With the Bosphorus, the Sea of Marmara, the Black Sea and the Aegean all within a morning’s drive, Istanbul is a great city for fish. But more interesting than any place in Kumkapi is Tarihi Karakoy Balikcisi in the Karakoy district.

Finding the restaurant, however, just behind the fish market near the Galata Bridge, is anything but simple. Down an alley lined with hardware stalls, past 200 yards of screws, drills and hinges, all that gives it away is a wood-framed doorway and a little display window with a small sample of the day’s catch. Everything here is of the day. When they run out they close. And it’s lunch-only, consisting of two tiny upstairs rooms and an even tinier one downstairs. You can’t make a reservation, although you can reserve a particular fish if it’s in (“Hold the sole, we’re on our way”). Choices go up on a blackboard.

Its owner, Hakan Ozkaraman, owner also of a ball-bearing store round the corner, is passionate about fish. “I’m amateur — this is the special thing,” he said, raising a finger. “Here, just I am selling fish. Not ambience, not view, not fancy plates — just fish.”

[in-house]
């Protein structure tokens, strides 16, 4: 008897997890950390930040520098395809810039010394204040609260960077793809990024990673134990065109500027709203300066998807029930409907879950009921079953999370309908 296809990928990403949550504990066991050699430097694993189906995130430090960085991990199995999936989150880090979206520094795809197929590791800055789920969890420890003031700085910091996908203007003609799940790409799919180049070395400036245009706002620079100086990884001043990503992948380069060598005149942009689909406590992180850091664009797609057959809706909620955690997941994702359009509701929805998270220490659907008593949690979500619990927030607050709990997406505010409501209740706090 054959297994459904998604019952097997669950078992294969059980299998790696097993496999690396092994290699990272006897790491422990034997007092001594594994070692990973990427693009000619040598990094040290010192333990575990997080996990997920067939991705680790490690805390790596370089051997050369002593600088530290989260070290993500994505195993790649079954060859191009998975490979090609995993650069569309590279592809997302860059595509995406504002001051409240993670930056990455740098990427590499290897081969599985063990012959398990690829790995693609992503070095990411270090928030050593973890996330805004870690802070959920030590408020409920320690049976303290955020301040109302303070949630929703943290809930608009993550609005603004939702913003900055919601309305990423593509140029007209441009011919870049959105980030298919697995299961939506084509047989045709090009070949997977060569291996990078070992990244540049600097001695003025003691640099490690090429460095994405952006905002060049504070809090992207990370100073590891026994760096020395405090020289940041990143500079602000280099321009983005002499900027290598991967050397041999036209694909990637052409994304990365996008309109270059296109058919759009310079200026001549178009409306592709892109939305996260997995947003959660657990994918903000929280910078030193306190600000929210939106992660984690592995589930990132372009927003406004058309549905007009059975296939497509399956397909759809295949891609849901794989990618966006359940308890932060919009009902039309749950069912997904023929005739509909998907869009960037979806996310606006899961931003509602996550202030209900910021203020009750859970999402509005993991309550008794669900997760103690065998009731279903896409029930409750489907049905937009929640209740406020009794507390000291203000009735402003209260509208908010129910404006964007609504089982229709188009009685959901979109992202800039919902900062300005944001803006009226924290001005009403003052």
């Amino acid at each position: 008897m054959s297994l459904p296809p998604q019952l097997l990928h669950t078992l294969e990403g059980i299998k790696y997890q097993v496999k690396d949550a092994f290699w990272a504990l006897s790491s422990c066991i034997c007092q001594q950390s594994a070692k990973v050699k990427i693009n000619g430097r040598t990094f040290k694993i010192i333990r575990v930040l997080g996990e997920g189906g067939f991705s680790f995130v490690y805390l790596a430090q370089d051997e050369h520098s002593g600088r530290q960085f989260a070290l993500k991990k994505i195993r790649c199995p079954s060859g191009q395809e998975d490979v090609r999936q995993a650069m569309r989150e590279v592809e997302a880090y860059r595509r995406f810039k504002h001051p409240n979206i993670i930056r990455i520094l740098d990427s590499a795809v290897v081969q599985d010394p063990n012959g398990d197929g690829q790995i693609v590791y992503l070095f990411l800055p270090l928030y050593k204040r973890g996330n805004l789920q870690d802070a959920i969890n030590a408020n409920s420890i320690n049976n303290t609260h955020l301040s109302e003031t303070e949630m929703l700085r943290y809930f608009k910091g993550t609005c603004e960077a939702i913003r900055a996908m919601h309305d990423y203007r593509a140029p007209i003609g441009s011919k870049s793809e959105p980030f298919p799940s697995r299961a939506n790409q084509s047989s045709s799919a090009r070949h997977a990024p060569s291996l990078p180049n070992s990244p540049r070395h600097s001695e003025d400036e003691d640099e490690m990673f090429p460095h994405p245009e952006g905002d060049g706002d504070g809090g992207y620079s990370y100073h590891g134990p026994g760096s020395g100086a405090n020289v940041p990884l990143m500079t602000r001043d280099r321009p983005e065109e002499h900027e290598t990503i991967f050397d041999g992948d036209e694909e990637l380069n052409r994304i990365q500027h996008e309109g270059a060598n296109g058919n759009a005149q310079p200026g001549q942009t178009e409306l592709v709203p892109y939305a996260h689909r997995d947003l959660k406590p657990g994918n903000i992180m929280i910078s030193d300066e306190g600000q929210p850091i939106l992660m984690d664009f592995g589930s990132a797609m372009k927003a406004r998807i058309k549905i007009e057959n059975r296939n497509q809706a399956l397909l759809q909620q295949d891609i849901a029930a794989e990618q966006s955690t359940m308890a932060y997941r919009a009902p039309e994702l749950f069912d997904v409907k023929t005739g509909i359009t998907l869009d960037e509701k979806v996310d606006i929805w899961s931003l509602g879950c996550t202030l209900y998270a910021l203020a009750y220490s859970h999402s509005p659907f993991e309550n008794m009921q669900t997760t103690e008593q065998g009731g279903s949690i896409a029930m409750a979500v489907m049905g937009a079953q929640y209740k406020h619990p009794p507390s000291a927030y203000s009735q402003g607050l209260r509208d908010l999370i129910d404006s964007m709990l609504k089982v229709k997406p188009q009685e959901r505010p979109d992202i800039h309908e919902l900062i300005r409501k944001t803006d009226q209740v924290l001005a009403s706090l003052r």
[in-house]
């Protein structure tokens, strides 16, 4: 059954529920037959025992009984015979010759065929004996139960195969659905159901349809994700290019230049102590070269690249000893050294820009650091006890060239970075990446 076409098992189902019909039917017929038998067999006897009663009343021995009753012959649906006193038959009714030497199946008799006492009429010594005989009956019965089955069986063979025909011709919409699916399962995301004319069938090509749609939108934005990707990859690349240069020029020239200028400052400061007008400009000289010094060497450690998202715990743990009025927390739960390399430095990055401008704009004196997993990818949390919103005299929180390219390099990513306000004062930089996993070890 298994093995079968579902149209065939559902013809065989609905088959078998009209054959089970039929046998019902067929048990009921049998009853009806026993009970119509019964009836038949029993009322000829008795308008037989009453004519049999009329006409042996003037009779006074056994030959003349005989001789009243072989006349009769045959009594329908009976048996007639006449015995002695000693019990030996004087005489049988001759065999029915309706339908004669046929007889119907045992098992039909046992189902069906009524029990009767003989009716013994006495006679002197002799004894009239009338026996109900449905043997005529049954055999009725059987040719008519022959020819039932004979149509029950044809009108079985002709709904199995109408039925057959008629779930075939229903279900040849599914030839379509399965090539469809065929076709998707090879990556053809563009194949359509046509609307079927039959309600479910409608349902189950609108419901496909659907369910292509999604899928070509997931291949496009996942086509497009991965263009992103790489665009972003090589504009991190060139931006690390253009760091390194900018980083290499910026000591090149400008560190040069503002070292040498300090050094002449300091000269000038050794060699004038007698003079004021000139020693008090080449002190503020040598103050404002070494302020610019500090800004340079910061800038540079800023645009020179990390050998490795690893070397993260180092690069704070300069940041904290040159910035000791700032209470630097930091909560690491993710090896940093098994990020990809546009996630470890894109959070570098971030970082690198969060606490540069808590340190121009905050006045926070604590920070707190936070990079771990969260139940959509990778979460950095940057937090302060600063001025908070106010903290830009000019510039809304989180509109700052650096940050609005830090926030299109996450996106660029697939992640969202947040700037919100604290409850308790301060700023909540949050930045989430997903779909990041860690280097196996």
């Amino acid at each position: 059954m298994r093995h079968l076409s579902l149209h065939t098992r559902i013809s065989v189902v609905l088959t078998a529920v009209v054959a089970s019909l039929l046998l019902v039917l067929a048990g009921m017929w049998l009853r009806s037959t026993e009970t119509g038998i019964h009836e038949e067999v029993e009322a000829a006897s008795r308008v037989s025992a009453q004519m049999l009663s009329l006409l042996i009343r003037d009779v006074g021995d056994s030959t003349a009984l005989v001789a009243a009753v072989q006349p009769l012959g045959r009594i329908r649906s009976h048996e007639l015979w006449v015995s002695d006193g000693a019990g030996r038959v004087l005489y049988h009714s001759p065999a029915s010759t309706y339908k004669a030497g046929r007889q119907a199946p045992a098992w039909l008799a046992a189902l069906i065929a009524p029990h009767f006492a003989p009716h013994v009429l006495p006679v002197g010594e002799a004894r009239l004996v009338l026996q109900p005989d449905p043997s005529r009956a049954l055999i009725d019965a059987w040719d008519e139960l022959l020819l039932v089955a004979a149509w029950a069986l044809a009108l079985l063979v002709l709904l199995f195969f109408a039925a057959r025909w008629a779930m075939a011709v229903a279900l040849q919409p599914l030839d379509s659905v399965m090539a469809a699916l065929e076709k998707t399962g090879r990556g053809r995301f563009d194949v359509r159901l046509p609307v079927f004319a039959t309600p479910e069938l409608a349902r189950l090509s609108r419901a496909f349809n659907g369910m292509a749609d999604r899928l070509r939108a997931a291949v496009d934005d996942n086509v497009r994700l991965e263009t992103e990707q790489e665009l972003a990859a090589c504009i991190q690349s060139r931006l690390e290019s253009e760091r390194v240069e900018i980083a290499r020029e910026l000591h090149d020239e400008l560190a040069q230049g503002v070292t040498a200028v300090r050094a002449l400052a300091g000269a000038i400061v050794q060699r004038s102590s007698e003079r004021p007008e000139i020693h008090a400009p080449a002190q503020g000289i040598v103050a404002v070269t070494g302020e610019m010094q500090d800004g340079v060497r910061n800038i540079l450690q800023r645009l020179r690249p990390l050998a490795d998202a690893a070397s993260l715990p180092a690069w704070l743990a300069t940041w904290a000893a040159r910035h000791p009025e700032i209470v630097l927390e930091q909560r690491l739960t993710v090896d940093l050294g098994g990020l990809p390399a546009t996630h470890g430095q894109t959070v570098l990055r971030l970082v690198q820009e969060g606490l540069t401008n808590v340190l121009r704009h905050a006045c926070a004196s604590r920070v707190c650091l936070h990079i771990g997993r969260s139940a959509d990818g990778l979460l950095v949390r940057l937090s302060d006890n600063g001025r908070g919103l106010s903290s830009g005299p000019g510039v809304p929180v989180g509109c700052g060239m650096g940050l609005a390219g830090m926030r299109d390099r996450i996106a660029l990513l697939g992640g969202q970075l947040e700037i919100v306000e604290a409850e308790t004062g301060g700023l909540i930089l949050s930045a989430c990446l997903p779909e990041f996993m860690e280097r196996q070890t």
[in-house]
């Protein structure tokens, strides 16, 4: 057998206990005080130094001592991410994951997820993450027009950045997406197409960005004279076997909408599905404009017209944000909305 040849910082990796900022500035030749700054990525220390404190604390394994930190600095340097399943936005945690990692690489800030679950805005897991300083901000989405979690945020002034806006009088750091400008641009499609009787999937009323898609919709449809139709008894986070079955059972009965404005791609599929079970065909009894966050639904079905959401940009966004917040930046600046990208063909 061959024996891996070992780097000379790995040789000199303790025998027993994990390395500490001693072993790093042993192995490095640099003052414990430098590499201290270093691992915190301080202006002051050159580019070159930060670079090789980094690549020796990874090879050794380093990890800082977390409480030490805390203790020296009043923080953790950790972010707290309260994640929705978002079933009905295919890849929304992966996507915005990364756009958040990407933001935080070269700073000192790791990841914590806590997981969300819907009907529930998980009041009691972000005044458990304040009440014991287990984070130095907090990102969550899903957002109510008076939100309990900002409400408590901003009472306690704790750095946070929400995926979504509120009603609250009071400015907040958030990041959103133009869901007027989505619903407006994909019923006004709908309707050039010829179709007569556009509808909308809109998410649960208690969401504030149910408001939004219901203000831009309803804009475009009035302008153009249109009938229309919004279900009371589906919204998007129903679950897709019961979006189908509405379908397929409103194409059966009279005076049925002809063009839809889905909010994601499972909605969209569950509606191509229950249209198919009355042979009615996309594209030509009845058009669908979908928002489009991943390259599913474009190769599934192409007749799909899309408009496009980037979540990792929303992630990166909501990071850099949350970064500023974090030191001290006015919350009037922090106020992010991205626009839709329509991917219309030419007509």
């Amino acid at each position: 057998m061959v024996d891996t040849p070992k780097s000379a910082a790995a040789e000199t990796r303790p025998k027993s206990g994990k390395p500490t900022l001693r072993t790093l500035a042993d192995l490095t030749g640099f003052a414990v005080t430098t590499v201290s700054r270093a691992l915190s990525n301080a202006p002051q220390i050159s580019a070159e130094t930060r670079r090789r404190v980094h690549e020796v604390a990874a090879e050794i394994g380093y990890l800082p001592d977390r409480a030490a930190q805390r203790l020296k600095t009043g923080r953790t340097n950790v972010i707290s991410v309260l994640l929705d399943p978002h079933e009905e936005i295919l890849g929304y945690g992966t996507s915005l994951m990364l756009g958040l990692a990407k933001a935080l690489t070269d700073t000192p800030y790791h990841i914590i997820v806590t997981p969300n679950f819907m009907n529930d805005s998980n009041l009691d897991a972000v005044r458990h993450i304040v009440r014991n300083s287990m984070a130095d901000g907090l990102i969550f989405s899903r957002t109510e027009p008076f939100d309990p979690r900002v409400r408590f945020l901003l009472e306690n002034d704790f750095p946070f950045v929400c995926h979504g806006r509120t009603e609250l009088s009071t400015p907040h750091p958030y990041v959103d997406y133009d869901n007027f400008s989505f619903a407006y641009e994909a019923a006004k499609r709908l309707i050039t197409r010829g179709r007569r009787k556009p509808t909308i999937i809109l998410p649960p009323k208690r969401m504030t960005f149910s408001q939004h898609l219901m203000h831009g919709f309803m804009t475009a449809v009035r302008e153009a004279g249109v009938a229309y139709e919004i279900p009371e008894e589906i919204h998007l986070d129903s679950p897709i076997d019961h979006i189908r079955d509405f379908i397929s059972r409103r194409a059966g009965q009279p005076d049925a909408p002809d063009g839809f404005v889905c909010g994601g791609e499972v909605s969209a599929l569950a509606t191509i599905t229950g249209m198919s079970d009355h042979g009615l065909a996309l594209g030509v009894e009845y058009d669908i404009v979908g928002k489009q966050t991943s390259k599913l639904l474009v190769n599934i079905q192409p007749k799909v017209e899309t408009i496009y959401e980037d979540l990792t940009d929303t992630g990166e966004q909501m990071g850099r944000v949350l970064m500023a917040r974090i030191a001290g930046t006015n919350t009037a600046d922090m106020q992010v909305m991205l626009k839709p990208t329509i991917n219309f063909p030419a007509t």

Start with the locally renowned fish soup, a rich chowder with flat-leaf parsley that will allay any immediate pangs of hunger. While our next courses were being prepared we had a plate of raw vegetables and herbs — baby romaine, rocket, carrot, cucumber, sage and mint, all coated in a thin lemon dressing.

Mr. Ozkaraman has identified a particular bay near the Dardanelles (whose location he prefers not to reveal further) where the currents keep the water the cleanest in the eastern Mediterranean, he said. Only small fishing craft work there, and all his fish comes from it. But he was emphatic about the sources of everything on the table: the vinegar from a farm in the hills is so natural it has to be thrown away if not finished within a few weeks. Likewise his olive oil comes from a particular Anatolian farm.